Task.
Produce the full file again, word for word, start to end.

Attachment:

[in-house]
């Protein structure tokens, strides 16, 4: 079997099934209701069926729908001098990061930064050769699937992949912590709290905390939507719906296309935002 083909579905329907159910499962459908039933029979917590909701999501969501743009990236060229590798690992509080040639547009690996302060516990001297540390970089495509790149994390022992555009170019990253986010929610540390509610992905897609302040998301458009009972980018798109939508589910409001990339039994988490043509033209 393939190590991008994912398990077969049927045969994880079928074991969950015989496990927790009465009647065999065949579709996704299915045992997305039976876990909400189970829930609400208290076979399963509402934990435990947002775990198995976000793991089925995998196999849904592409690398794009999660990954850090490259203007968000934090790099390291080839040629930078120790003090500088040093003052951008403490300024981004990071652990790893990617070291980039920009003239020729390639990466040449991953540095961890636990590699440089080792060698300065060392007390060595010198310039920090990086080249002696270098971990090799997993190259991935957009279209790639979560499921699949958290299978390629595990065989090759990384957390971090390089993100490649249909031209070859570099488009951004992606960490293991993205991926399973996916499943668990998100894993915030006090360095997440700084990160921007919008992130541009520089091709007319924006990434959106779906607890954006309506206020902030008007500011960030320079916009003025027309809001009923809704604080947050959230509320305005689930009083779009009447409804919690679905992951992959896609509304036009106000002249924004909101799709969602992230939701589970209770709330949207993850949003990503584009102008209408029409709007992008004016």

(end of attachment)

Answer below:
[in-house]
């Protein structure tokens, strides 16, 4: 079997099934209701069926729908001098990061930064050769699937992949912590709290905390939507719906296309935002 083909579905329907159910499962459908039933029979917590909701999501969501743009990236060229590798690992509080040639547009690996302060516990001297540390970089495509790149994390022992555009170019990253986010929610540390509610992905897609302040998301458009009972980018798109939508589910409001990339039994988490043509033209 393939190590991008994912398990077969049927045969994880079928074991969950015989496990927790009465009647065999065949579709996704299915045992997305039976876990909400189970829930609400208290076979399963509402934990435990947002775990198995976000793991089925995998196999849904592409690398794009999660990954850090490259203007968000934090790099390291080839040629930078120790003090500088040093003052951008403490300024981004990071652990790893990617070291980039920009003239020729390639990466040449991953540095961890636990590699440089080792060698300065060392007390060595010198310039920090990086080249002696270098971990090799997993190259991935957009279209790639979560499921699949958290299978390629595990065989090759990384957390971090390089993100490649249909031209070859570099488009951004992606960490293991993205991926399973996916499943668990998100894993915030006090360095997440700084990160921007919008992130541009520089091709007319924006990434959106779906607890954006309506206020902030008007500011960030320079916009003025027309809001009923809704604080947050959230509320305005689930009083779009009447409804919690679905992951992959896609509304036009106000002249924004909101799709969602992230939701589970209770709330949207993850949003990503584009102008209408029409709007992008004016």